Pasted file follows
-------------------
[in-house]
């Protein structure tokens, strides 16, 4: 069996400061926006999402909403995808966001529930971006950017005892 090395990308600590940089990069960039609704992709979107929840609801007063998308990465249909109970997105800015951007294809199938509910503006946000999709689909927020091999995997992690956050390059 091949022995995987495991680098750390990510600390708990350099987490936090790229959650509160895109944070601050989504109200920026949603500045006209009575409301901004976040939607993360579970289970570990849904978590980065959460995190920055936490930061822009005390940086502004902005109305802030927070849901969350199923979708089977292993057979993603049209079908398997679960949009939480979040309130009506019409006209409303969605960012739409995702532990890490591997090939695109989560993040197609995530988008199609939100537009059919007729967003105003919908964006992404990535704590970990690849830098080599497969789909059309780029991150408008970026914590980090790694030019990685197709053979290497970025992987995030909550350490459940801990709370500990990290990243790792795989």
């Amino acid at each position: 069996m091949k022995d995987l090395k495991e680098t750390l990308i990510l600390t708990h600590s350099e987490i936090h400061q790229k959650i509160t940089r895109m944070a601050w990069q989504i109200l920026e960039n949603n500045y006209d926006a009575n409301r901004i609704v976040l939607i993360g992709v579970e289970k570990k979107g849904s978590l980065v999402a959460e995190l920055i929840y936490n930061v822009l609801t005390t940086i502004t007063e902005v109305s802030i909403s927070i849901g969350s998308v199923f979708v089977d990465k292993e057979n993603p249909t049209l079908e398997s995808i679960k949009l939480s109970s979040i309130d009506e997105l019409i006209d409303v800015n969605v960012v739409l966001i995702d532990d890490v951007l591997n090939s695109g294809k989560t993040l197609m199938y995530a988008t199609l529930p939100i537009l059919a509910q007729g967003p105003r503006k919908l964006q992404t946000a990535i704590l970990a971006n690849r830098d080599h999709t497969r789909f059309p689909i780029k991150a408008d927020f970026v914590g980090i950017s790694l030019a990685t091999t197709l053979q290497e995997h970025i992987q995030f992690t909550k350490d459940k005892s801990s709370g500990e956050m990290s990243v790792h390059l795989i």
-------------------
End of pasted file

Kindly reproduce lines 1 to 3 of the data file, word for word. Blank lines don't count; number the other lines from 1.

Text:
[in-house]
């Protein structure tokens, strides 16, 4: 069996400061926006999402909403995808966001529930971006950017005892 090395990308600590940089990069960039609704992709979107929840609801007063998308990465249909109970997105800015951007294809199938509910503006946000999709689909927020091999995997992690956050390059 091949022995995987495991680098750390990510600390708990350099987490936090790229959650509160895109944070601050989504109200920026949603500045006209009575409301901004976040939607993360579970289970570990849904978590980065959460995190920055936490930061822009005390940086502004902005109305802030927070849901969350199923979708089977292993057979993603049209079908398997679960949009939480979040309130009506019409006209409303969605960012739409995702532990890490591997090939695109989560993040197609995530988008199609939100537009059919007729967003105003919908964006992404990535704590970990690849830098080599497969789909059309780029991150408008970026914590980090790694030019990685197709053979290497970025992987995030909550350490459940801990709370500990990290990243790792795989």
């Amino acid at each position: 069996m091949k022995d995987l090395k495991e680098t750390l990308i990510l600390t708990h600590s350099e987490i936090h400061q790229k959650i509160t940089r895109m944070a601050w990069q989504i109200l920026e960039n949603n500045y006209d926006a009575n409301r901004i609704v976040l939607i993360g992709v579970e289970k570990k979107g849904s978590l980065v999402a959460e995190l920055i929840y936490n930061v822009l609801t005390t940086i502004t007063e902005v109305s802030i909403s927070i849901g969350s998308v199923f979708v089977d990465k292993e057979n993603p249909t049209l079908e398997s995808i679960k949009l939480s109970s979040i309130d009506e997105l019409i006209d409303v800015n969605v960012v739409l966001i995702d532990d890490v951007l591997n090939s695109g294809k989560t993040l197609m199938y995530a988008t199609l529930p939100i537009l059919a509910q007729g967003p105003r503006k919908l964006q992404t946000a990535i704590l970990a971006n690849r830098d080599h999709t497969r789909f059309p689909i780029k991150a408008d927020f970026v914590g980090i950017s790694l030019a990685t091999t197709l053979q290497e995997h970025i992987q995030f992690t909550k350490d459940k005892s801990s709370g500990e956050m990290s990243v790792h390059l795989i």